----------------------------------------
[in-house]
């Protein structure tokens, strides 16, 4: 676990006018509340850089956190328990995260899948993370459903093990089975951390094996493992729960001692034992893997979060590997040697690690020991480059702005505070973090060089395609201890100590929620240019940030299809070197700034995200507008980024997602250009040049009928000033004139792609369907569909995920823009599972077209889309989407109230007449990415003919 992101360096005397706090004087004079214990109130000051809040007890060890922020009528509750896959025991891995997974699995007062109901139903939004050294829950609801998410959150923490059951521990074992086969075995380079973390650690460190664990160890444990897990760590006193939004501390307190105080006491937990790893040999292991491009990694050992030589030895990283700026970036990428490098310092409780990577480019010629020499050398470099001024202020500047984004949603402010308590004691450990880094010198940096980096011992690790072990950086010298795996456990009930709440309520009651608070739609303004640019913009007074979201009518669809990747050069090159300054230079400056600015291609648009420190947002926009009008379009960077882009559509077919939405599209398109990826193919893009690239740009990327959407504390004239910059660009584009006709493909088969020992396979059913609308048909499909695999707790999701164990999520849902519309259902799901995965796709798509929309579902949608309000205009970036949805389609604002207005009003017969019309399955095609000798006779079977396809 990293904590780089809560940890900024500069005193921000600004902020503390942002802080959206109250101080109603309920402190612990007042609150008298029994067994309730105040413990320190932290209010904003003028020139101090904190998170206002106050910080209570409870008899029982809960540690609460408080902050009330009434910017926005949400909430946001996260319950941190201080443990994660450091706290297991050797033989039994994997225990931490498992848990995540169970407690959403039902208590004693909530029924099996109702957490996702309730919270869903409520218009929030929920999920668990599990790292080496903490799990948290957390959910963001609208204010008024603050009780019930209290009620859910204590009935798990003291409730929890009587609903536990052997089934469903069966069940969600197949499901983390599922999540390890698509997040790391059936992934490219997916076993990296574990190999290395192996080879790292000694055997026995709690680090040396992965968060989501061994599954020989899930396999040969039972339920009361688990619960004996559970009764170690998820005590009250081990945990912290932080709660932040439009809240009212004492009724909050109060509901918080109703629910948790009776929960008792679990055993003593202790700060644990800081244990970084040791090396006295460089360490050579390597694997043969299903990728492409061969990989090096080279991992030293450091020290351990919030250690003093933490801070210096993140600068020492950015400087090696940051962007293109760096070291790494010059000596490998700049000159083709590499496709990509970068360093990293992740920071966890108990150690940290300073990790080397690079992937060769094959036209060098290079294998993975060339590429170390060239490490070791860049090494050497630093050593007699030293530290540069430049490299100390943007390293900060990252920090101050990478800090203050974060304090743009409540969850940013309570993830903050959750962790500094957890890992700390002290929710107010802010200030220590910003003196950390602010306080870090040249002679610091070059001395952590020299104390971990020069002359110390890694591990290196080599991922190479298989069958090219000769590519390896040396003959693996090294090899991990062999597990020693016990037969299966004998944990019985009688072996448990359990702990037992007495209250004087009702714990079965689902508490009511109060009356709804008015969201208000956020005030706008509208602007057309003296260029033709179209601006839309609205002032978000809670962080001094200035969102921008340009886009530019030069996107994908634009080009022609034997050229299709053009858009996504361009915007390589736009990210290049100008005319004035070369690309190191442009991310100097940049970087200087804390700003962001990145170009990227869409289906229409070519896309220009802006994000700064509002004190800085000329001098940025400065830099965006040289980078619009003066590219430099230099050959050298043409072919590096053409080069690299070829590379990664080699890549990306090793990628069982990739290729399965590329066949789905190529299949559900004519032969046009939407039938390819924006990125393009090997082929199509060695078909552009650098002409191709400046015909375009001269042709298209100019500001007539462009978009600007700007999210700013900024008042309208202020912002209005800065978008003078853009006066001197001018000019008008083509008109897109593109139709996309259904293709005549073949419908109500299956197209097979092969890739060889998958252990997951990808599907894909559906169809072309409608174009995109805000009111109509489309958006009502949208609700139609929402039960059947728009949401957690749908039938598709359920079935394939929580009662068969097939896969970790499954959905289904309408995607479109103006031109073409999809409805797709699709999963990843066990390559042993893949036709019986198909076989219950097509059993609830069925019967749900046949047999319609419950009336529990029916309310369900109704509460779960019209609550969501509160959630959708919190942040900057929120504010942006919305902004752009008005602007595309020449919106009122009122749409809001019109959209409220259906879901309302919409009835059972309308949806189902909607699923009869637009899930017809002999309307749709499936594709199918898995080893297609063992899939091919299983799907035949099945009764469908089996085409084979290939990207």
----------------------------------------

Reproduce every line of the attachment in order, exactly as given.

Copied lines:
[in-house]
């Protein structure tokens, strides 16, 4: 676990006018509340850089956190328990995260899948993370459903093990089975951390094996493992729960001692034992893997979060590997040697690690020991480059702005505070973090060089395609201890100590929620240019940030299809070197700034995200507008980024997602250009040049009928000033004139792609369907569909995920823009599972077209889309989407109230007449990415003919 992101360096005397706090004087004079214990109130000051809040007890060890922020009528509750896959025991891995997974699995007062109901139903939004050294829950609801998410959150923490059951521990074992086969075995380079973390650690460190664990160890444990897990760590006193939004501390307190105080006491937990790893040999292991491009990694050992030589030895990283700026970036990428490098310092409780990577480019010629020499050398470099001024202020500047984004949603402010308590004691450990880094010198940096980096011992690790072990950086010298795996456990009930709440309520009651608070739609303004640019913009007074979201009518669809990747050069090159300054230079400056600015291609648009420190947002926009009008379009960077882009559509077919939405599209398109990826193919893009690239740009990327959407504390004239910059660009584009006709493909088969020992396979059913609308048909499909695999707790999701164990999520849902519309259902799901995965796709798509929309579902949608309000205009970036949805389609604002207005009003017969019309399955095609000798006779079977396809 990293904590780089809560940890900024500069005193921000600004902020503390942002802080959206109250101080109603309920402190612990007042609150008298029994067994309730105040413990320190932290209010904003003028020139101090904190998170206002106050910080209570409870008899029982809960540690609460408080902050009330009434910017926005949400909430946001996260319950941190201080443990994660450091706290297991050797033989039994994997225990931490498992848990995540169970407690959403039902208590004693909530029924099996109702957490996702309730919270869903409520218009929030929920999920668990599990790292080496903490799990948290957390959910963001609208204010008024603050009780019930209290009620859910204590009935798990003291409730929890009587609903536990052997089934469903069966069940969600197949499901983390599922999540390890698509997040790391059936992934490219997916076993990296574990190999290395192996080879790292000694055997026995709690680090040396992965968060989501061994599954020989899930396999040969039972339920009361688990619960004996559970009764170690998820005590009250081990945990912290932080709660932040439009809240009212004492009724909050109060509901918080109703629910948790009776929960008792679990055993003593202790700060644990800081244990970084040791090396006295460089360490050579390597694997043969299903990728492409061969990989090096080279991992030293450091020290351990919030250690003093933490801070210096993140600068020492950015400087090696940051962007293109760096070291790494010059000596490998700049000159083709590499496709990509970068360093990293992740920071966890108990150690940290300073990790080397690079992937060769094959036209060098290079294998993975060339590429170390060239490490070791860049090494050497630093050593007699030293530290540069430049490299100390943007390293900060990252920090101050990478800090203050974060304090743009409540969850940013309570993830903050959750962790500094957890890992700390002290929710107010802010200030220590910003003196950390602010306080870090040249002679610091070059001395952590020299104390971990020069002359110390890694591990290196080599991922190479298989069958090219000769590519390896040396003959693996090294090899991990062999597990020693016990037969299966004998944990019985009688072996448990359990702990037992007495209250004087009702714990079965689902508490009511109060009356709804008015969201208000956020005030706008509208602007057309003296260029033709179209601006839309609205002032978000809670962080001094200035969102921008340009886009530019030069996107994908634009080009022609034997050229299709053009858009996504361009915007390589736009990210290049100008005319004035070369690309190191442009991310100097940049970087200087804390700003962001990145170009990227869409289906229409070519896309220009802006994000700064509002004190800085000329001098940025400065830099965006040289980078619009003066590219430099230099050959050298043409072919590096053409080069690299070829590379990664080699890549990306090793990628069982990739290729399965590329066949789905190529299949559900004519032969046009939407039938390819924006990125393009090997082929199509060695078909552009650098002409191709400046015909375009001269042709298209100019500001007539462009978009600007700007999210700013900024008042309208202020912002209005800065978008003078853009006066001197001018000019008008083509008109897109593109139709996309259904293709005549073949419908109500299956197209097979092969890739060889998958252990997951990808599907894909559906169809072309409608174009995109805000009111109509489309958006009502949208609700139609929402039960059947728009949401957690749908039938598709359920079935394939929580009662068969097939896969970790499954959905289904309408995607479109103006031109073409999809409805797709699709999963990843066990390559042993893949036709019986198909076989219950097509059993609830069925019967749900046949047999319609419950009336529990029916309310369900109704509460779960019209609550969501509160959630959708919190942040900057929120504010942006919305902004752009008005602007595309020449919106009122009122749409809001019109959209409220259906879901309302919409009835059972309308949806189902909607699923009869637009899930017809002999309307749709499936594709199918898995080893297609063992899939091919299983799907035949099945009764469908089996085409084979290939990207």